Nikodemos says that he has often heard in 'Arab' countries in the Middle East that the Turkish management of other faith communities is a model which might help them in resolving the status of the Christian communities in their situation. The justification for such a claim is difficult to justify in the light of this paper and this discussion.

Friday, 21 June 2013

Seasons of Hope and Trial for the Middle East

Revd Nadim Nassar of the Awareness Foundation spoke to the Theology Group on Thursday 20th June, 2013. His subject was the Arab Spring, the Relgiious Winter and the Summer of Hope. Huda Nassar and Nadim Nassar are by representatives of the Syrian Christian community and their helpful reflections were evidenced from personal experience.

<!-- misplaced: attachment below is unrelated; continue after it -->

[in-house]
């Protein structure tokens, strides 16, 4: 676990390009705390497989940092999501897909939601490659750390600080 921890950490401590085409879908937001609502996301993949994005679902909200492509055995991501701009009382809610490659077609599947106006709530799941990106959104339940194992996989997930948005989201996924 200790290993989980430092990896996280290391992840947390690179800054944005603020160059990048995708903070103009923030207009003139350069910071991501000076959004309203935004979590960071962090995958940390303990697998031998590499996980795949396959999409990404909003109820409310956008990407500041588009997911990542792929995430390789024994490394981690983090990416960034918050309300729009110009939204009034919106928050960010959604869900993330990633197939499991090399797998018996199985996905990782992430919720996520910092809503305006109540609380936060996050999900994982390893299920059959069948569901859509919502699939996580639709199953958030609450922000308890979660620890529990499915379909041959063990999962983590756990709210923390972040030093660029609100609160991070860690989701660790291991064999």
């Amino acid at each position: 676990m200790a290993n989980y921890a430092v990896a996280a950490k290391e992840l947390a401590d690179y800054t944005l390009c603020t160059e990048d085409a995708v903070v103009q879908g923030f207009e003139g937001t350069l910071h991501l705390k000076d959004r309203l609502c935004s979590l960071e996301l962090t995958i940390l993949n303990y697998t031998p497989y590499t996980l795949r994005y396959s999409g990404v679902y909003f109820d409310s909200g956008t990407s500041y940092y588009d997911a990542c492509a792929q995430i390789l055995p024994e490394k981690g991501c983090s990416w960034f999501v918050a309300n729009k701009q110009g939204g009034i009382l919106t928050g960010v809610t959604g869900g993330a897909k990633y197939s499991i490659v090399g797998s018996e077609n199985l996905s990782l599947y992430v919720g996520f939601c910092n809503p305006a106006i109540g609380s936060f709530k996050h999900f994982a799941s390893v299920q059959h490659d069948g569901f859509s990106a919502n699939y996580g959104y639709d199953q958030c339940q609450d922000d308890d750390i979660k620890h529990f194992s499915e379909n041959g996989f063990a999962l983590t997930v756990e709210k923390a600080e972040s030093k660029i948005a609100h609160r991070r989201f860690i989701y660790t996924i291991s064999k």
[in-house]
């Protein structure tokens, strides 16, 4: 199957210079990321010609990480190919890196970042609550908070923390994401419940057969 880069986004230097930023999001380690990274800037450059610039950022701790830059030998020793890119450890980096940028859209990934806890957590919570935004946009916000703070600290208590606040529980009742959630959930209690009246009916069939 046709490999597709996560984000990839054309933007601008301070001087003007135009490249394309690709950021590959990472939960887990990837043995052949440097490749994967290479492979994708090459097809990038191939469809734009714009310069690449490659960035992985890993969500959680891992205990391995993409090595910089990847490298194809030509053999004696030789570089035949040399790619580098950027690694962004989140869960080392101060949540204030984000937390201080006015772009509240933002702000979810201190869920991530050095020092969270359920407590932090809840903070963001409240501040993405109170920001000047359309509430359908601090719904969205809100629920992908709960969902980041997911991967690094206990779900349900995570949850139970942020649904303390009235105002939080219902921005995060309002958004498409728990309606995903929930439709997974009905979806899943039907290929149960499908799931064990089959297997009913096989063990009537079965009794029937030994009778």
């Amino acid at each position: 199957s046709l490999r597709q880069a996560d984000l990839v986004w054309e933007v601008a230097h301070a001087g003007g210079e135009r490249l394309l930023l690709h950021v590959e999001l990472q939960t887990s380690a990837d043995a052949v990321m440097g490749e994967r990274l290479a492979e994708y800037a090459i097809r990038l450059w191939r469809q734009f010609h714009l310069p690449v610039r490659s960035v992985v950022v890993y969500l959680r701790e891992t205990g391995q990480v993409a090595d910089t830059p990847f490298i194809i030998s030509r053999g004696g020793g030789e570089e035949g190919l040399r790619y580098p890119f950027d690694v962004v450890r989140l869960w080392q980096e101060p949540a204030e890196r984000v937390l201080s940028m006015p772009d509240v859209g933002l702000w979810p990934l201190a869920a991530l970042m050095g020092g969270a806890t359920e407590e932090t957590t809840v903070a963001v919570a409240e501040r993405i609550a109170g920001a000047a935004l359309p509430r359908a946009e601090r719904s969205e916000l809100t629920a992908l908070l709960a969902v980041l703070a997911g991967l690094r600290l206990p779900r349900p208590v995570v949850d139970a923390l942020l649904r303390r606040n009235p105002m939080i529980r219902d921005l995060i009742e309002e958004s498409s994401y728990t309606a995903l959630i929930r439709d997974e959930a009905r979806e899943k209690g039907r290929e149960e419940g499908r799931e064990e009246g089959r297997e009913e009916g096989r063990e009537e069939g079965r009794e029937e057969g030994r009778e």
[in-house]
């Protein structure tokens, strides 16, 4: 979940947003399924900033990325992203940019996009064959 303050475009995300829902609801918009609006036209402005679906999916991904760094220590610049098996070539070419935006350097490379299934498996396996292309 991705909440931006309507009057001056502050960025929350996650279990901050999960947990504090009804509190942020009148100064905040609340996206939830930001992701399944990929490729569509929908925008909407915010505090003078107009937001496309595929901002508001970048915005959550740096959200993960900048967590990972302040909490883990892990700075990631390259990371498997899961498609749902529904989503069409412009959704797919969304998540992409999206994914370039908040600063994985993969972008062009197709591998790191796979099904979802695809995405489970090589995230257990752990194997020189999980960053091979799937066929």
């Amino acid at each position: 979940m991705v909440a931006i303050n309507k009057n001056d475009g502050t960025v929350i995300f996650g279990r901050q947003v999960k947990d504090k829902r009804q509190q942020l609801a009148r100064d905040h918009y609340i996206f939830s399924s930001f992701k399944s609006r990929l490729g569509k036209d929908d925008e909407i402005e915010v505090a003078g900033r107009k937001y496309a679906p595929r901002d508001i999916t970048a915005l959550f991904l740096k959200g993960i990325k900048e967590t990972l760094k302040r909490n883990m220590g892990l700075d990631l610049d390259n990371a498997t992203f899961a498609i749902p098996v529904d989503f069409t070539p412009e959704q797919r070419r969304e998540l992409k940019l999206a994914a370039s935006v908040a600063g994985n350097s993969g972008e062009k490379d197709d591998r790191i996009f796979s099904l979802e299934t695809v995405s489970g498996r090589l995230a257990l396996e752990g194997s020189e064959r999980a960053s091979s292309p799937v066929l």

This blog is my personal reaction to the presentations and the discussion that followed and nothing that is written below should be attributed to anyone else other than any criticism of content should come in my direction.  The principle thesis was that the Arab Spring arose because of i.  lack of freedom of expression and of movement, ii. corruption, incompetence and lack of accountabiltity in local and national government, iii. poverty and unemployment particularly among the young and iv. the explosion of communications technology which allows information about comparative freedom, wealth and justice to spread globally. The Religious Winter is prescribed by Religious Fanaticism which does not believe in dialogue nor compromise, considers co-existence to be a weakness and diversity a threat to true religion. Religious Fundamentalism in Islam has its roots in i. globalisation and reaction to western and US dominance in the affairs of mankind, ii. the need to unite Islam, to link alliances and solve problems through unity under Islam shadowing an original impulse in the birth of Islam through the unity of argumentative and hostile nomadic tribes in the Arabian peninsula. The Summer of Hope is a breakthrough beyond the Apring and the Winter into the dawn of a new age which learns to listen to one another, to expect diversity and celebrate it and to respect difference. Our conversation about this analysis related to the Christian community and the Christian message in the midst of this cradle of change and pit of despair. The message of Jesus of Nazareth is one of the suffering servant who is raised from the dead as the resurrected Christ offering humanity the chance of forgiveness through grace and fulfillment through love and compassion and the assuredness of the wholly sufficient presence of the one true God now and forever...this is the summer of Hope fulfilled in our time. The blog is now open for comment and I will contribute to that as I reflect further. Do join in.